The Colours of the Beads

As mentioned before, each orisha is said to choose its devotee, and passes power to that chosen person, finding a way to communicate that this is the spirit belonging to that particular individual, that that individual has the right, the power to wear the specific colour of beads, and is in the right state of mind and heart to worship and make offerings.

Each colour range, such as greens, blues, whites, yellows, reds, black and so on, belongs to an aspect of nature, of the natural force of things, emphasising Candomble’s focus on seeking to harmonise and blend with nature, the Orishas embodying and representing the powers of the wind, sun, earth, fire and water.

So to the casual onlooker, the multiple strands of coloured beads made of clay, glass and perhaps plastic are just that: multiple strands of beads. But to the Candomble practitioner who is forever devoted to their orisha, the strands of consecrated colours are much more than ordinary strands. They are a connection to their spirituality, to the earth, to the orishas themselves.

What Are the Entities of Candomble?

If you are at all familiar with the religions that have been brought over from Africa and melded in syncretistically with other religions, particularly Roman Catholicism, you’re likely familiar with the Afro-Brazilian religion known as Candomble.

Candomble, like its cousins Vodou and Santeria, is rooted partly in the Yoruba religion, and is both syncretistic (meaning their religion is blended) and polytheistic at the same time, meaning practitioners worship many of what we’d call gods. These gods or entities of Candomble are called “orixas,” also known as “orishas.”

What Are the Orishas?

Orishas are considered powerful nature gods, and they are neither wholly good or wholly evil. Like us, they contain a bit of both, but still emanate from and serve the supreme Creator, Olodumare, who is considered divine. How can a god be neither good or evil, but still be divine?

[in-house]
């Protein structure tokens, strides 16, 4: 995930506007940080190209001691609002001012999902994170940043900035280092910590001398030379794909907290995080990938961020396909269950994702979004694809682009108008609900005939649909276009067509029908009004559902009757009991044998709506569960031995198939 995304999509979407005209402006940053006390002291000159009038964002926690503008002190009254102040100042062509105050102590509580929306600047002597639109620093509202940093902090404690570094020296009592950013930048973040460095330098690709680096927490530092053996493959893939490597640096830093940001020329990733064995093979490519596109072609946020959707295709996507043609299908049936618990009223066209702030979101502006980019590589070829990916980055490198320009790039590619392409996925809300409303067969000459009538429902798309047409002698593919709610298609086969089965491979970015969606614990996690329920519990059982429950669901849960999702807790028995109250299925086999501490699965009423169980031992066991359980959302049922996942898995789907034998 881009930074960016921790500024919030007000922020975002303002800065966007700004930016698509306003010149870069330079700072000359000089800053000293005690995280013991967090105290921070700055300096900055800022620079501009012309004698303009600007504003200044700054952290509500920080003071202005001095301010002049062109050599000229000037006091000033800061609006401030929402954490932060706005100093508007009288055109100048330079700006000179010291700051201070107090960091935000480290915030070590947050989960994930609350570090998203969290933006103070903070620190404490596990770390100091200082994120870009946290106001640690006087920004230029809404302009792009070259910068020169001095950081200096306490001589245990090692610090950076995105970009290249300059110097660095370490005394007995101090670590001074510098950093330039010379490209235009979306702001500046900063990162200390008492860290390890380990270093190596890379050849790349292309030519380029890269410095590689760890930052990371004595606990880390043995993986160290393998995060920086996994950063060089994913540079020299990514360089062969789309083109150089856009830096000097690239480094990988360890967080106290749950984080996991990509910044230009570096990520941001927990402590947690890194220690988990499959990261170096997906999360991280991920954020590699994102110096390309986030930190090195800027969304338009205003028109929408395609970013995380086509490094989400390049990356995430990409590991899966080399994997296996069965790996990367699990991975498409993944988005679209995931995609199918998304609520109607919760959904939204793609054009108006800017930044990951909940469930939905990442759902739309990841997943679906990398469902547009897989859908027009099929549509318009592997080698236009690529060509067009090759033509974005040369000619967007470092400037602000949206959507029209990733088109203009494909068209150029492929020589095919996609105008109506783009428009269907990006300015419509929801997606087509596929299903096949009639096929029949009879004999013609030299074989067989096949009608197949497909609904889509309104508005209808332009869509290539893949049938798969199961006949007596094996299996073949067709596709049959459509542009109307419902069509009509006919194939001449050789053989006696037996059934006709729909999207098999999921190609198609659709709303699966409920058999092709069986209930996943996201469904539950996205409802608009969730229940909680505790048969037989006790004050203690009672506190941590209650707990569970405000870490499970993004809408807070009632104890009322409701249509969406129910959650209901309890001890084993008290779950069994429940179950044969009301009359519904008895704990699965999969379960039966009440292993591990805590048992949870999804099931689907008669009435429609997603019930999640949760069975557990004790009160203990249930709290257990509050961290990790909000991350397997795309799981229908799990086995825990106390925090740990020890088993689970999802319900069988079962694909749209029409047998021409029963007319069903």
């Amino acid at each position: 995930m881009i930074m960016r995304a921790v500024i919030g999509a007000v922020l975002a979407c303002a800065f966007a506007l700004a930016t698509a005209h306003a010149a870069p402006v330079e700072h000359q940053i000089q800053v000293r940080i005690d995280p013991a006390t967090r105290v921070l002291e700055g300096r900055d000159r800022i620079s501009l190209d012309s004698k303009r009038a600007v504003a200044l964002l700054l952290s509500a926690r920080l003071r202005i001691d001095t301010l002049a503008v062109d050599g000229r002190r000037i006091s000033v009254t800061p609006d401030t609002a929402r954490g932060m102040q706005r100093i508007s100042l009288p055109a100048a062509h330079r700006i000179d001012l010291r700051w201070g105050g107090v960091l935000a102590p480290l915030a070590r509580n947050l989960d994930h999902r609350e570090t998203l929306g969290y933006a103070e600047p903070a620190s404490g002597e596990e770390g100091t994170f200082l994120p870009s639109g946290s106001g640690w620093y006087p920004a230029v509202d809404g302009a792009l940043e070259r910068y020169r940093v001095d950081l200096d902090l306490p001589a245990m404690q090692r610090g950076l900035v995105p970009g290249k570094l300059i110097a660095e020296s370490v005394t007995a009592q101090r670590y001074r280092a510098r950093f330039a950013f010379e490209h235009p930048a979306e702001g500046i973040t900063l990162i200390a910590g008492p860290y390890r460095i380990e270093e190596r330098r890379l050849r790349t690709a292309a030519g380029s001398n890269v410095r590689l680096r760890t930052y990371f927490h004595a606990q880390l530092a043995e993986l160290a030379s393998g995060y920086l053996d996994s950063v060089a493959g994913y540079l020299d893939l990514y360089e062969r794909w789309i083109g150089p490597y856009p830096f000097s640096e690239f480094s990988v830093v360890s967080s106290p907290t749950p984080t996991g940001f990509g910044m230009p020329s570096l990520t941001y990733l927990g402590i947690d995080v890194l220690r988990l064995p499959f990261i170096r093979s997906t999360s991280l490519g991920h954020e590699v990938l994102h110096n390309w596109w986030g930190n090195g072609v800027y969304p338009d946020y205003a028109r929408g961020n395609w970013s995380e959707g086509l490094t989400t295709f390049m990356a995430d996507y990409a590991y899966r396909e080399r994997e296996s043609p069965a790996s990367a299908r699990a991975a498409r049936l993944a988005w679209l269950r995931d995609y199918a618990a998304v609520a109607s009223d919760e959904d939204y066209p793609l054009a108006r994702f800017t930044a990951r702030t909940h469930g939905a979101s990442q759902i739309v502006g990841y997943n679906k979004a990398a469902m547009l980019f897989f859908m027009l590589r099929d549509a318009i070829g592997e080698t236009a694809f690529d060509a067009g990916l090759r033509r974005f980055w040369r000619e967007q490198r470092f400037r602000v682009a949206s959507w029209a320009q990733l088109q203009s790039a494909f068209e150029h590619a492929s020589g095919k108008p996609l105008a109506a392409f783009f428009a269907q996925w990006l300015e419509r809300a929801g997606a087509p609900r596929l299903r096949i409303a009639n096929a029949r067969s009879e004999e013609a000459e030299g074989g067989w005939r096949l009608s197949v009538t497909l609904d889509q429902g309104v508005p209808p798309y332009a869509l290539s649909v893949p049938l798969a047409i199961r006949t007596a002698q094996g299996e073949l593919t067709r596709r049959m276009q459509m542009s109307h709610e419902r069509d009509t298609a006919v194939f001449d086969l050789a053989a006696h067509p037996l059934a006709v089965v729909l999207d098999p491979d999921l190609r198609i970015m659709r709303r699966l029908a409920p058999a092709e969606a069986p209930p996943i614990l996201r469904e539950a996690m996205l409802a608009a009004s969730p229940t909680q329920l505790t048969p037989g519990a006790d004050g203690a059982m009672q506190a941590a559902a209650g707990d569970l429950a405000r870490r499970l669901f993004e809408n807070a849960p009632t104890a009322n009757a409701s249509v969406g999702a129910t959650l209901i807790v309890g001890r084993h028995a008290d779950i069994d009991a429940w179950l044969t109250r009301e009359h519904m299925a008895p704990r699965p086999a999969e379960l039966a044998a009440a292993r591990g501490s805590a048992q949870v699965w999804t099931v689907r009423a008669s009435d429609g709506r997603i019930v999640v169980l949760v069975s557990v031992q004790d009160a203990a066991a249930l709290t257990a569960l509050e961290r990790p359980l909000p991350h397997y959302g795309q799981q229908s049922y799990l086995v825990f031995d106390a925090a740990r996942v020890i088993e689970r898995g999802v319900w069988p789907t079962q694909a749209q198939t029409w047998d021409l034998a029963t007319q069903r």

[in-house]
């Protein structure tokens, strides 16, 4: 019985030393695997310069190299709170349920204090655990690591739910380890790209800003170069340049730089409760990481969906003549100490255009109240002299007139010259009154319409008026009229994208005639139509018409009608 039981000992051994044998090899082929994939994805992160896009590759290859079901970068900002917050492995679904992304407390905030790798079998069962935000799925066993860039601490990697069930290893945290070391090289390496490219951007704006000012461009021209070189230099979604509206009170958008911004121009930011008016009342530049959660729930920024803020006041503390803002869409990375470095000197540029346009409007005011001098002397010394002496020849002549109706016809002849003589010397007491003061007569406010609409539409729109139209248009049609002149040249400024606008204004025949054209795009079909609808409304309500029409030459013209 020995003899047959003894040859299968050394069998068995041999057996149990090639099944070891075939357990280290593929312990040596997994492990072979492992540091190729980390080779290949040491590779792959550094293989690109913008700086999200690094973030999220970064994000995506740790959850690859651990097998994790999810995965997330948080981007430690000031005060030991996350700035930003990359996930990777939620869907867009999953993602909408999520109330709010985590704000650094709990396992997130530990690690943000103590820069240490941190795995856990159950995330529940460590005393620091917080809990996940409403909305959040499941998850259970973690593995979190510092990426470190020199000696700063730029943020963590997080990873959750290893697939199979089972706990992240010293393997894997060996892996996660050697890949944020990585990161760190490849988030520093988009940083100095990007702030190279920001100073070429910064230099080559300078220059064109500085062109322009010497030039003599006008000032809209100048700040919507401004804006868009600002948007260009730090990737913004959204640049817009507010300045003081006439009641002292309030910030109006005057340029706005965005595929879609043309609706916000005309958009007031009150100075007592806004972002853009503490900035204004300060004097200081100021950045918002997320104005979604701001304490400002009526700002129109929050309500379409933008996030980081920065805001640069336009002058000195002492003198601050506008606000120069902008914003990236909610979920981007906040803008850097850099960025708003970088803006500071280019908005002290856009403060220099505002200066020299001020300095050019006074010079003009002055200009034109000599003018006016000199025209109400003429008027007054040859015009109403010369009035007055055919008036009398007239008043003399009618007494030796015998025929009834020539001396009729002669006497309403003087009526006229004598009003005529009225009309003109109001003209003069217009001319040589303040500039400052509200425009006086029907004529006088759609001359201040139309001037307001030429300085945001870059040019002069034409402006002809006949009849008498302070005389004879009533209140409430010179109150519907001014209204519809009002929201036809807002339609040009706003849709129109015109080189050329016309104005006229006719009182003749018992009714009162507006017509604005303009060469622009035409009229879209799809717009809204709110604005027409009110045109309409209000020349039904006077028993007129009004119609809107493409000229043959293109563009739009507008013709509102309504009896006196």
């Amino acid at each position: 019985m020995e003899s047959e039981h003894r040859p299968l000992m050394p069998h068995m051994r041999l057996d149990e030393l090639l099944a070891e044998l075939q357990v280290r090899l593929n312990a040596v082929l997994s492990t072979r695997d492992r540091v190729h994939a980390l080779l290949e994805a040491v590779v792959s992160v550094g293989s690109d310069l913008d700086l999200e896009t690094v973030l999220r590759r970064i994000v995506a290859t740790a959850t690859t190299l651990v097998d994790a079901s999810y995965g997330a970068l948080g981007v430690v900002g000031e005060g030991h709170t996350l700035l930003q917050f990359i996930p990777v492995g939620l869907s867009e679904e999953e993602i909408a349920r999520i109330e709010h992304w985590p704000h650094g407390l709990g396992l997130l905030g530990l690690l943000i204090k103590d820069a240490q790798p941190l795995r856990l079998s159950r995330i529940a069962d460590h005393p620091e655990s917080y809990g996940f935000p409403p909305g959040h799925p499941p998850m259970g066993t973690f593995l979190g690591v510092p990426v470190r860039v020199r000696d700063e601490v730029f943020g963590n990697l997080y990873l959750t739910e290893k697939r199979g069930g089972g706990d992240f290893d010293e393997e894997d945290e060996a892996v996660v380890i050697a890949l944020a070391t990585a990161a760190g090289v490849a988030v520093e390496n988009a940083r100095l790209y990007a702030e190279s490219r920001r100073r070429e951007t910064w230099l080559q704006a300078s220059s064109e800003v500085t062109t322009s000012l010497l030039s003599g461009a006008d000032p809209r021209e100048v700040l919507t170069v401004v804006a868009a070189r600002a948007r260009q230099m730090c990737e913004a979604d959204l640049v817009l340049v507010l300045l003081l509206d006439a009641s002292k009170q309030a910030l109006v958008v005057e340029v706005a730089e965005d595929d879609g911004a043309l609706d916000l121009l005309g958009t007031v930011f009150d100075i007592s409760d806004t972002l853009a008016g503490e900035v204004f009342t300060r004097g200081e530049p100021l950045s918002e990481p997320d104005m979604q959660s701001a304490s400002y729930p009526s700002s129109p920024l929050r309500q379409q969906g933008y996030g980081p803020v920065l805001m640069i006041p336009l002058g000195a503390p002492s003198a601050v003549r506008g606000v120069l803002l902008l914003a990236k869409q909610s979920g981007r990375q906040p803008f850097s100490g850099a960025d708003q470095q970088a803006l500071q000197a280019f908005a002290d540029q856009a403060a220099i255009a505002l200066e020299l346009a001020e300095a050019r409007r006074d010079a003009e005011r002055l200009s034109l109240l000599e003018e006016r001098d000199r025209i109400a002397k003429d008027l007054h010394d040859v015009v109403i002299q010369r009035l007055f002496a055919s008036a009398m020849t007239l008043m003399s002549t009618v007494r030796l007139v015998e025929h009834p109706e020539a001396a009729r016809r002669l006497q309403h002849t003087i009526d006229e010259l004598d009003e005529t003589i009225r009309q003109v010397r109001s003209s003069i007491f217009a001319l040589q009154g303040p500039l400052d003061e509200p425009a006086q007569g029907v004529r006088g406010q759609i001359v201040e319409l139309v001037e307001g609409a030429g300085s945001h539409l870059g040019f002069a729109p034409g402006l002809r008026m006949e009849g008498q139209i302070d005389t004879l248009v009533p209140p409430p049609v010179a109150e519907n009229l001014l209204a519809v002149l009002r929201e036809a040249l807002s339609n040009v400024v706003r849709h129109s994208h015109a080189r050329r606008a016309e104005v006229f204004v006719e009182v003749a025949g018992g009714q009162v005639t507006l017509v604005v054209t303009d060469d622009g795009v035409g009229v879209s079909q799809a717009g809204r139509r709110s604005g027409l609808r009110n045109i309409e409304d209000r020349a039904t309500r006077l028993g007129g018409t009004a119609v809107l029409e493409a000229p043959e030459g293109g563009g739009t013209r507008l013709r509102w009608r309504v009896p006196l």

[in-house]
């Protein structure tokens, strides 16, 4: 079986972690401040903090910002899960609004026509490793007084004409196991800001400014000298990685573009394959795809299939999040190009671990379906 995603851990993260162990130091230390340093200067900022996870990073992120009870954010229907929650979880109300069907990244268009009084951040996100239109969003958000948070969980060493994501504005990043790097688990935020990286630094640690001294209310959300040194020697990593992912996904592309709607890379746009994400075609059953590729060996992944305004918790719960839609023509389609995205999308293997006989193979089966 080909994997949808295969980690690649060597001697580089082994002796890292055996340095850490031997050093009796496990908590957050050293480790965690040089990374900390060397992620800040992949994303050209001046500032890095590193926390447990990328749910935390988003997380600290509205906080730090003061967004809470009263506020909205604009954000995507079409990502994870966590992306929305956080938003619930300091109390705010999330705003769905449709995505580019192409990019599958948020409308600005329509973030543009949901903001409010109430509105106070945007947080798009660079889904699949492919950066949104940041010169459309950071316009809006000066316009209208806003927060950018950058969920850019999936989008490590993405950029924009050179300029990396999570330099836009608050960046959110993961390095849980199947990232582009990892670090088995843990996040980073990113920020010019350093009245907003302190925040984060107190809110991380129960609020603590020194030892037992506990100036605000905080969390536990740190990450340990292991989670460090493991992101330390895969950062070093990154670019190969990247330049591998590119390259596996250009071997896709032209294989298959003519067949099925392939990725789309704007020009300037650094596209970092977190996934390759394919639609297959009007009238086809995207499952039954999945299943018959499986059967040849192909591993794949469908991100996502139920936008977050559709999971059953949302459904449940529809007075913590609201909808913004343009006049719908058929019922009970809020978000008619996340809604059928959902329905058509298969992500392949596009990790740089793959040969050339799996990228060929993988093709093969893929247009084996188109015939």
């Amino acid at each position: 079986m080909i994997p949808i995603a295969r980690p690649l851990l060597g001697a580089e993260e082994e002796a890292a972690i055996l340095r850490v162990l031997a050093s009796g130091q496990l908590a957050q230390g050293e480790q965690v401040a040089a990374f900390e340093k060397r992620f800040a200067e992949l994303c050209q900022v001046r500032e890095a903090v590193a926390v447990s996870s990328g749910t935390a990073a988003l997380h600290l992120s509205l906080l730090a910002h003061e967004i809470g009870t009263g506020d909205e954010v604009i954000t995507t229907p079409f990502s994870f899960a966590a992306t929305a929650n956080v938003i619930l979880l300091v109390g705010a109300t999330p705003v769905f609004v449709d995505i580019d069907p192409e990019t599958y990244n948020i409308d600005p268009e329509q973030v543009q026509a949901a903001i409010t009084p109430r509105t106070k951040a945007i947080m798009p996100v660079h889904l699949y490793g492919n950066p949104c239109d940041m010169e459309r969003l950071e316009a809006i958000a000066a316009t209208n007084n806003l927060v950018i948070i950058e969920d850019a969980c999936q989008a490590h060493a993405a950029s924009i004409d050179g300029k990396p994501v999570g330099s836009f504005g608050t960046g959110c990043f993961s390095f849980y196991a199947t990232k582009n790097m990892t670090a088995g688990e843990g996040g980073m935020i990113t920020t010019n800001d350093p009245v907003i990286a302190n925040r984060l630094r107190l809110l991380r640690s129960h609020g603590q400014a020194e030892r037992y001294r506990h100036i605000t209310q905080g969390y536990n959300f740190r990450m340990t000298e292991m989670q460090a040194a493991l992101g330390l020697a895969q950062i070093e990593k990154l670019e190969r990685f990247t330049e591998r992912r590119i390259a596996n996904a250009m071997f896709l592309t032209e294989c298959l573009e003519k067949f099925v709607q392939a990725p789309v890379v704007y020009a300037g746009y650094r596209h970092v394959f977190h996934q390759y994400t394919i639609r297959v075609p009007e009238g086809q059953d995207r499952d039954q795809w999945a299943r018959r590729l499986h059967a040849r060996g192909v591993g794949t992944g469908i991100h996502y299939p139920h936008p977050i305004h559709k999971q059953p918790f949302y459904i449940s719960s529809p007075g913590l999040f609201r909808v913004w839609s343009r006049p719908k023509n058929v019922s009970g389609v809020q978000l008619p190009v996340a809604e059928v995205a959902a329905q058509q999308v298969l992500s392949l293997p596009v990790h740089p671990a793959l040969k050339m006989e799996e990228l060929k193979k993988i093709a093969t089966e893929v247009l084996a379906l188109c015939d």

In Candomble, they don’t have a concept for “good” or “evil” like other religions seem to. They do, however, believe that if you do what many would consider evil, that evil will come back to you eventually. That said, Candomble is not a dualistic religion, so comparisons between typical Judeo-Christian judgments between what’s good and bad don’t entirely match up to what’s practiced in Candomble.

Practitioners also believe in destiny and that one should fulfil one’s destiny to the fullest, whatever that may be. Candomble practitioners also believe that each practitioner or devotee has a teaching spirit that’s with them always and protects them.

Just as Candomble is syncretistically practised with Catholicism, Candomble is polytheistic in the sense that they worship not just the orishas but also the voduns of the Fon and Ewe nation, as well as the nkisis/minkisi of the Congo.

One of the well-known and most revered orishas of Candomble is Exu. Exu is, more or less, similar to the Greco-Roman god Hermes/Mercury, in that he is a messenger between heaven (“Orun”) and Earth (“Aiye”). Because he is also sensual and mischievous as well as a bit provocative, he was labeled as something of a Satanic figure, which is completely misguided.

Because Exu is the orisha of communication between heaven and earth, he is honored before all other orishas, to guarantee his function as messenger is completed.

Each orisha has a feast day, favorite song, drumbeat, etc, and the orishas are part of what makes Candomble such a fascinating religion.

Orixas: Nature Gods

Ossain-received_1066113386766934-mdOne of the most important aspects of the Candomble religion from Brazil are the group of orixas, or “orishas” that are honoured and revered with ritual offerings.

Orishas serve the supreme being Oludumare, and are considered powerful nature gods, who were originally the ancestors of the Yoruba, Fon and Bantu people, among other tribes. Other Yoruba-based religions also honor the orishas, so if you’ve done any reading about other such paths, Candomble might seem familiar to you. Read more